Academic journal article Nursing and Health Care Perspectives

WHY Women and Men Choose Nursing

Academic journal article Nursing and Health Care Perspectives

WHY Women and Men Choose Nursing

Article excerpt

ABSTRACT The purpose of this study was to compare and contrast why women and men choose nursing. Male and female nursing students enrolled in a baccalaureate nursing program at every class level were interviewed over a two-year period. The interviews enabled the subjects to give voice to their motivations, needs, and expectations. Data were obtained and analyzed using grounded theory methodology. The analyses, performed both by the author and by a second intercoder, included constant comparison with substantive and categorical coding for the purpose of theory generation. While male and female students demonstrated comparable commitment to care for their patients, differences emerged within the construct of power. In addition, there was a strong contrast between male and female students regarding practical motivations for choosing nursing (e.g., salary and working conditions).

THE LONG-ANTICIPATED NURSING SHORTAGE is looming on the health care horizon. By now, everyone in nursing knows why: There is an increasing demand for the professional talent only registered nurses can provide, and there is a decreasing supply of these experts in the pipeline. To alleviate this imbalance, more women and more men must choose nursing as a profession. For nursing education and the health care industry to respond to the current enrollment crisis and the concomitant predicted shortage of nurses, it is imperative that the motivations, needs, and expectations of the young women and men already attracted to the profession be understood.

Although women and men today enjoy more freedom in making career decisions than in previous eras, the sexes are still largely concentrated in gender-specific professions (1-3). However, both women and men do choose fields traditionally dominated by the other gender. Nursing is a case in point. Research studies that examined why men choose nursing (4) and why women choose nursing (5) have found areas of congruence and marked dissimilarity between the genders regarding choice of profession.

The purpose of the current study was to revisit data gathered in the mid-1990s from two previous studies to compare and contrast why women and men selected nursing. The original studies employed a grounded theory approach (6) emphasizing emergence versus forcing of the data. The narrative responses from both groups of students speak vividly to the question of why women and men choose nursing.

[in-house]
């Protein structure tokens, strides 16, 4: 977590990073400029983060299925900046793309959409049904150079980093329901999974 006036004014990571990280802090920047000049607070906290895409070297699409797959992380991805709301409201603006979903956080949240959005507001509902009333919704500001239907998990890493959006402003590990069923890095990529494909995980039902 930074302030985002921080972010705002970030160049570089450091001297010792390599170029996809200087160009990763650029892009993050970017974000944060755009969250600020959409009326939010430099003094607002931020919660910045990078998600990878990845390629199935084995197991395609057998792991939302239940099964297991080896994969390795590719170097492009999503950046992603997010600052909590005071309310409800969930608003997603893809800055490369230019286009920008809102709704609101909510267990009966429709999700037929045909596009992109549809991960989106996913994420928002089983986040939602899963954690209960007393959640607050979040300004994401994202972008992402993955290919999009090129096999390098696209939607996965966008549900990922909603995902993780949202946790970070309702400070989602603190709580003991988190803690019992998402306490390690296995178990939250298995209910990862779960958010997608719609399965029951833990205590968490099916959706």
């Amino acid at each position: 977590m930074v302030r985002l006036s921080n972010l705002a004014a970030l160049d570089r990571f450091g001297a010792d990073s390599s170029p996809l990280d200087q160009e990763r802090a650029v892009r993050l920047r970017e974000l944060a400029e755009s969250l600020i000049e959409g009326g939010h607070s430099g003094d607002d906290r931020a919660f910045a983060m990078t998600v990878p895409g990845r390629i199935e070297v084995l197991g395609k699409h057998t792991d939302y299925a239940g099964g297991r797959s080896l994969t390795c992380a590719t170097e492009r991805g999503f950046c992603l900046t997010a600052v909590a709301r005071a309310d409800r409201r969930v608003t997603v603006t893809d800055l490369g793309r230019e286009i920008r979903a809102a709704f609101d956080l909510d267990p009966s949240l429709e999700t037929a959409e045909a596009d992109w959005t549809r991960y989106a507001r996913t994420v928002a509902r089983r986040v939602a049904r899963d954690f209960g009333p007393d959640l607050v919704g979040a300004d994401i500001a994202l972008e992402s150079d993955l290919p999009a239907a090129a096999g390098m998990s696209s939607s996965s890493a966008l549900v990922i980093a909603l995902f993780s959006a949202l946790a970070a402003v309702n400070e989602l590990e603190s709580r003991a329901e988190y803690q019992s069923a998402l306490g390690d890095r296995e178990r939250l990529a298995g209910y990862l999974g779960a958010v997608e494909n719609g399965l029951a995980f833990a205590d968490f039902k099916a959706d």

Literature Review Past research on why women and men select nursing as a career reveals similarities as well as differences. Okrainec (7) examined student characteristics, specifically caring attitudes, and found few significant differences between male and female nursing students. In a phenomenological study exploring male nursing students' perceptions of their clinical experiences, Streubert (8) found a strong impetus for caring in males, who valued the privilege of caring for people.

Other researchers have highlighted significant differences between male and female nurses in pursuit of power for self. Skevington and Dawkes (9) discovered that men desired job promotion significantly more than women did. Dassen, Nijhuis, and Philipsen (10) found that more men than women aspired to become head nurses. Men in nursing interviewed from 1985 to 1991 were found to be concentrated in positions of higher salary, more prestige, and higher authority than were women within the profession (11).

The pattern whereby females fail to identify practical matters, such as finances, as indicators for choosing an occupation is found in females from the high school level (12,13) through the general college population (14). Women's seeming lack of interest in practical motivations (e.g., salary and working conditions) may be grounded in a long history of financial inequities related to career choice. Historically, occupations dominated by women have lower median annual earnings (15,16).

This issue has been especially relevant to nursing. …

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